U aims to return staff to work faster

Molly Moker

Older faculty members can be a fountain of knowledge for students and sometimes a huge cost for the University.

Because of the University’s older-than-average work force, the school recognizes chronic illnesses and disabilities might mean more lost time and productivity, and more use of benefits. To counteract this, the University said it wants to implement a new service that will better manage sick leave and bring employees back to the workforce faster.

The Integrated Return to Work/Work Retention program would be a “one-stop shop,” where employees could get information about returning to work in a timely manner, Disability Services Director Roberta Cordano said.

Many times, employees take longer to return to work because they don’t realize there are other ways to do their jobs, she said.

For example, employees might miss work because of pain from carpal tunnel syndrome, she said. Such employees could come to the center and be advised on how to do their work without having to type on a computer.

“There are voice-activated machines that they could use instead,” Cordano said. “We would use that knowledge to have an employee come to work and do their job and not type.”

The University has more older employees than many national corporations, which could increase the likelihood of having to spend time away from work because of sickness and injury, Cordano said.

According to the U.S. Census Bureau, the median age of the national workforce in 2004 is 40.5. At the University, the median age of all employees is 45; for faculty members it’s 50.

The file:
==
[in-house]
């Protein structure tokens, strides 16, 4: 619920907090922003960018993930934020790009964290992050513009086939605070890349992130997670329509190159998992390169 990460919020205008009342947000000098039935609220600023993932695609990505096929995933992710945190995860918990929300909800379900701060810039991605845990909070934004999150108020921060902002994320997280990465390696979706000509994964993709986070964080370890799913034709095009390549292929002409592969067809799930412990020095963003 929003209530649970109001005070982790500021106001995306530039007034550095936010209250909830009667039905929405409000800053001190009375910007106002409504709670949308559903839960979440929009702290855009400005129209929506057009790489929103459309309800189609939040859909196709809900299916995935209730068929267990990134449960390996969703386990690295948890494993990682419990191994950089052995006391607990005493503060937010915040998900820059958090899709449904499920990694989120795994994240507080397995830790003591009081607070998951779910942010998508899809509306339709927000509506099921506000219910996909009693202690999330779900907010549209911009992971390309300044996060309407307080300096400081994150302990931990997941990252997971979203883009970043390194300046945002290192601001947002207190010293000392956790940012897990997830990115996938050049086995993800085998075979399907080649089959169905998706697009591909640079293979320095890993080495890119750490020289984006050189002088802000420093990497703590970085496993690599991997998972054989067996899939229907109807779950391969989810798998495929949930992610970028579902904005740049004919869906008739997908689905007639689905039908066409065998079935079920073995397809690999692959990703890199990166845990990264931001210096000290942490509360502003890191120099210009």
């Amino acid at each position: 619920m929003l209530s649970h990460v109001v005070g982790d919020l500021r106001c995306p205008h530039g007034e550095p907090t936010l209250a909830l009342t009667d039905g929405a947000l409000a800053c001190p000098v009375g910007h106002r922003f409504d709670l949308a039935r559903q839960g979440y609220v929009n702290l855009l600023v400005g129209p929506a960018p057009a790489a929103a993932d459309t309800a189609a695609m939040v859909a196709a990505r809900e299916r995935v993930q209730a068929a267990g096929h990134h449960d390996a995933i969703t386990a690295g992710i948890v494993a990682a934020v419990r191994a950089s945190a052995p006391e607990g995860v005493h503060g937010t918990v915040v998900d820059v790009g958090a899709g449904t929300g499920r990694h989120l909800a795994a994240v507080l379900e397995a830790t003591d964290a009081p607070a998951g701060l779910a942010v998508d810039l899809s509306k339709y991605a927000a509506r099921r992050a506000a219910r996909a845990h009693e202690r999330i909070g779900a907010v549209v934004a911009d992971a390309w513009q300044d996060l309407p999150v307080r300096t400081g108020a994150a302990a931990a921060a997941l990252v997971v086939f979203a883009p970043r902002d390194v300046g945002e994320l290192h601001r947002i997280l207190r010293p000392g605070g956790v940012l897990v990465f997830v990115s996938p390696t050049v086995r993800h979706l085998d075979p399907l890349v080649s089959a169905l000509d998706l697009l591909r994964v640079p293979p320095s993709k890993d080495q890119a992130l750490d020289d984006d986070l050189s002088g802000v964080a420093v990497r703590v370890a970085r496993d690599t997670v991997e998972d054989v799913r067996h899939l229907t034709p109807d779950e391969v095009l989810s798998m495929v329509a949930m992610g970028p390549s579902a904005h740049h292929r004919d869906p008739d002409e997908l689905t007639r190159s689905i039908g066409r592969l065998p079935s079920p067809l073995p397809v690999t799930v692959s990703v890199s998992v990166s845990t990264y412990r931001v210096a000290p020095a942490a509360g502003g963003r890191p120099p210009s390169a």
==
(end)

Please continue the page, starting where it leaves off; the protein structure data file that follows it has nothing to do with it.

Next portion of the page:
Last year, Disability Services worked with approximately 600 employees who were mostly experiencing nonoccupational injury or disabilities, Cordano said.

Such problems would include arthritis, back and joint problems, heart conditions and diabetes, she said.

Currently, employees who have work-related injuries go to workers’ compensation for help, and those who have nonwork-related injuries go to Disability Services.

“We want to align and combine the return-to-work function,” she said. “The only thing that will happen is there will be one one-stop shop that will manage the return to work.”

This will speed up the process so employees will know where to go for help when they return to the University, reducing company cost, she said.

The program has saved corporations 25 percent to 60 percent of their workers’ compensation-related costs, including litigation, according to a report provided to the Board of Regents by the Disability Management Employer Coalition, a national organization of employers and insurers.

The Mayo Clinic in Rochester, Minn., has used the Return to Work program for 20 years.

Jane Ryan, the program’s section head, said the program is a huge success and has eliminated almost all litigation costs associated with workers’ compensation and disablitiy.

She said the program has also been healthy for the organization’s employees.

“People generally recover faster if they can be back in the work place and not staying at home,” she said. “Most people prefer to be productive. When they come back and contribute to the work place, they feel better, and obviously it’s a win for us because they’re doing work for the organization.”

Ryan said the University would greatly benefit from having this program.

“It promotes good will and we retain employees who we’ve invested time and money in to train,” she said.

General Counsel Mark Rotenberg said he could not say if the University would see a dramatic impact from this program.

“We don’t actually have a great deal of costly litigation in that area,” he said. “We have a very fine disabilities program right now and the extent that this relates to that is not really clear.”

If the program is implemented, the University will be the first school in the Big Ten to have this program, Cordano said.

The Board of Regents will hear a presentation about the program today at its monthly meeting.